Martin Luther’s Belief in the Perpetual Virginity of Mary

+ Reformed Apologist James Swan’s Belittling Contempt of Luther


1) From: That Jesus Christ Was Born a Jew [1523] from Luther’s Works [“LW”]: Vol. 45, pp. 199, 205-206; translated by Walther I. Brandt:

A new lie about me is being circulated. I am supposed to have preached and written that Mary, the mother of God, was not a virgin either before or after the birth of Christ, but that she conceived Christ through Joseph, and had more children after that.

[ . . . ]

Now just take a look at the perverse lauders of the mother of God. If you ask them why they hold so strongly to the virginity of Mary, they truly could not say. These stupid idolators do nothing more than to glorify only the mother of God; they extol her for her virginity and practically make a false deity of her. But Scripture does not praise this virginity at all for the sake of the mother; neither was she saved on account of her virginity. Indeed, cursed be this and every other virginity if it exists for its own sake, and accomplishes nothing better than its own profit and praise.

The Spirit extols this virginity, however, because it was needful for the conceiving and bearing of this blessed fruit. Because of the corruption of our flesh, such blessed fruit could not come, except through a virgin. Thus this tender virginity existed in the service of others to the glory of God, not to its own glory. If it had been possible for him to have come from a [married] woman, he would not have selected a virgin for this, since virginity is contrary to the physical nature within us, was condemned of old in the law, and is extolled here solely because the flesh is tainted and its built-in physical nature cannot bestow her fruit except by means of an accursed act. Hence we see that St. Paul nowhere calls the mother of God a virgin, but only a woman, as he says in Galatians 3 [4:4], “The Son of God was born of a woman.” He did not mean to say she was not a virgin, but to extol her virginity to the highest with the praise that is proper to it, as much as to say: In this birth none but a woman was involved, no man participated; that is, everything connected with it was reserved to the woman, the conceiving, bearing, suckling, and nourishing of the child were functions no man can perform. It is therefore the child of a woman only; hence, she must certainly be a virgin. But a virgin may also be a man; a mother can be none other than a woman.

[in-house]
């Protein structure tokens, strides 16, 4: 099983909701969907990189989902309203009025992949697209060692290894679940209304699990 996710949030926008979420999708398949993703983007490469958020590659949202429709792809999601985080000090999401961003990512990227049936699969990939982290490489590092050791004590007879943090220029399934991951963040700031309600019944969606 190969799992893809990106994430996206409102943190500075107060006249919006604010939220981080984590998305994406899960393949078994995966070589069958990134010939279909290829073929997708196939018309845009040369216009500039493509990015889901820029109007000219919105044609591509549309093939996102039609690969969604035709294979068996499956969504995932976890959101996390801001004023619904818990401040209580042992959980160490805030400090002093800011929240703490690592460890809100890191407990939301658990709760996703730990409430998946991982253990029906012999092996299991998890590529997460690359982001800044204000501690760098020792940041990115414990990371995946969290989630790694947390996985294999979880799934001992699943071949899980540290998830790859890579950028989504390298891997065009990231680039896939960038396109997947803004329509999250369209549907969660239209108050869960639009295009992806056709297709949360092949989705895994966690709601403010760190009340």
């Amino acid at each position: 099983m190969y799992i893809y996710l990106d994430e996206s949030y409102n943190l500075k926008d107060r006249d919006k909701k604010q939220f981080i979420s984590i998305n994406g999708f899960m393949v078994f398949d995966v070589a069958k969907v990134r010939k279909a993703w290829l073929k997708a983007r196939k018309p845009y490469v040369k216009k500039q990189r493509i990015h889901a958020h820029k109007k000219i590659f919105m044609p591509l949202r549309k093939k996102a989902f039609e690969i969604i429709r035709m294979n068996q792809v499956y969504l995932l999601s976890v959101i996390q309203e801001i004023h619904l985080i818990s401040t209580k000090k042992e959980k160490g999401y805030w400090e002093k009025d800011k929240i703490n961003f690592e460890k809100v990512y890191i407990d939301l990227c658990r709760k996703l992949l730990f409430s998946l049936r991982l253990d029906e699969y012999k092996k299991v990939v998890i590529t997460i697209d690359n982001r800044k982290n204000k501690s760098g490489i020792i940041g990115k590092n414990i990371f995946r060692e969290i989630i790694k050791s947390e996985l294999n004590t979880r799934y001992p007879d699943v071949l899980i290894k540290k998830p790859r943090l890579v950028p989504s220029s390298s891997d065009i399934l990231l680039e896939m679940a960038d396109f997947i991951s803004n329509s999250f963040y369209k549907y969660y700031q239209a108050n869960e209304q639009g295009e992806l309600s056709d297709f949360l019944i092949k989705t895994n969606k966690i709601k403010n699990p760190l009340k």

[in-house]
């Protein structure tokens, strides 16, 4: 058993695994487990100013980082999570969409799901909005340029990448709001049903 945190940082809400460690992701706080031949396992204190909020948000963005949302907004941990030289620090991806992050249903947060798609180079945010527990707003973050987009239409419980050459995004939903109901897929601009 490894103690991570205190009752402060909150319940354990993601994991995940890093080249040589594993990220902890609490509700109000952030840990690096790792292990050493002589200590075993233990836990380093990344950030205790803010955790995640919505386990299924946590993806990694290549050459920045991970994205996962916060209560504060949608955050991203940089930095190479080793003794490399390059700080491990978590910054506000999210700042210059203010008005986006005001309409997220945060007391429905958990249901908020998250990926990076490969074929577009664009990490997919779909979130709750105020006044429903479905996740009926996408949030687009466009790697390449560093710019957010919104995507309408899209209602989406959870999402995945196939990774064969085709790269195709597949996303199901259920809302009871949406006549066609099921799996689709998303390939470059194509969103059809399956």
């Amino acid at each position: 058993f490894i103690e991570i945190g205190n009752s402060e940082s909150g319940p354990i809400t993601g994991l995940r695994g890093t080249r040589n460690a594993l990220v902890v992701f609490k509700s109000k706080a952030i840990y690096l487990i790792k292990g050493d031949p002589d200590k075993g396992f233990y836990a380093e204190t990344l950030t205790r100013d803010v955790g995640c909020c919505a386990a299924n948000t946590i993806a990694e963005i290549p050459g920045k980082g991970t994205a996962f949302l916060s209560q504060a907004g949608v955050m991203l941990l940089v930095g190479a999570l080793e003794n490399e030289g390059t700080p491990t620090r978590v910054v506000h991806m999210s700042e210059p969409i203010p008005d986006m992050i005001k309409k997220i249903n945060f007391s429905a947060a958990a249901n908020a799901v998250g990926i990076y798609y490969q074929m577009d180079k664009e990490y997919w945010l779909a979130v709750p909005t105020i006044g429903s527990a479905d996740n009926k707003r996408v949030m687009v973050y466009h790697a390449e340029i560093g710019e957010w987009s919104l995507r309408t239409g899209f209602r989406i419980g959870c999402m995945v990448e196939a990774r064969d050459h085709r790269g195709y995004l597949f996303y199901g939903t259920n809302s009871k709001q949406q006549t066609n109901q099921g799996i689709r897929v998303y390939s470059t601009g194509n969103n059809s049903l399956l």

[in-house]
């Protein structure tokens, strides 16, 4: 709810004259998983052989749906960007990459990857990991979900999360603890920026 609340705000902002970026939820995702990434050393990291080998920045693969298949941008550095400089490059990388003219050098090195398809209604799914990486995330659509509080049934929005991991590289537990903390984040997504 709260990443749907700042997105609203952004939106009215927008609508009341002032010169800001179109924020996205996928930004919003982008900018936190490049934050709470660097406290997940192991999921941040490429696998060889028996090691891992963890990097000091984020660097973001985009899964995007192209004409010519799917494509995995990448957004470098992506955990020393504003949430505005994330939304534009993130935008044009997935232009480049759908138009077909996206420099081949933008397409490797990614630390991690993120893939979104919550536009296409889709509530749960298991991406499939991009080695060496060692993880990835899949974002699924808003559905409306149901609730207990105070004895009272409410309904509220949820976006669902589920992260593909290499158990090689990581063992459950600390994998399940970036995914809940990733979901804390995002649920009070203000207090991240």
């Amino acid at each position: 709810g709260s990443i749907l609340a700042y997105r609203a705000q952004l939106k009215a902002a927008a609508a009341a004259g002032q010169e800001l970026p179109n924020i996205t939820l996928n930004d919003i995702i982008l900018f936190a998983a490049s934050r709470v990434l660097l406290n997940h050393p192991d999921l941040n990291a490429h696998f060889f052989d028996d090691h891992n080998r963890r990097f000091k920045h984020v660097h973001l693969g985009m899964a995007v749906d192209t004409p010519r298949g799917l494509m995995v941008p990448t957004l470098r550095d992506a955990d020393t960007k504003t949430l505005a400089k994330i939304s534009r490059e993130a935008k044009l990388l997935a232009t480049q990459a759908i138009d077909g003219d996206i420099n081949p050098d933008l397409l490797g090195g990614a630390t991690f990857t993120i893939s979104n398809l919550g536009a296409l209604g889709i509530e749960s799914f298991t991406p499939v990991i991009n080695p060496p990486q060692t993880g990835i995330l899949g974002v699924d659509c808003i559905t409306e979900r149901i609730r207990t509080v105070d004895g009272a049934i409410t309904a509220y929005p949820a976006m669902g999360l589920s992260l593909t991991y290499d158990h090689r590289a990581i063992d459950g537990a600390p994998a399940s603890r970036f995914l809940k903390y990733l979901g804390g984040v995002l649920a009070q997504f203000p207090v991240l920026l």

For this reason, too, Scripture does not quibble or speak about the virginity of Mary after the birth of Christ, a matter about which the hypocrites are greatly concerned, as if it were something of the utmost importance on which our whole salvation depended. Actually, we should be satisfied simply to hold that she remained a virgin after the birth of Christ because Scripture does not state or indicate that she later lost her virginity. We certainly need not be so terribly afraid that someone will demonstrate, out of his own head apart from Scripture, that she did not remain a virgin. But the Scripture stops with this, that she was a virgin before and at the birth of Christ; for up to this point God had need of her virginity in order to give us the promised blessed seed without sin.


2) From: Sermons on the Gospel of St. John [1537-1540]; chapter one; LW: Vol. 22, p. 23; translated by Martin H. Bertram: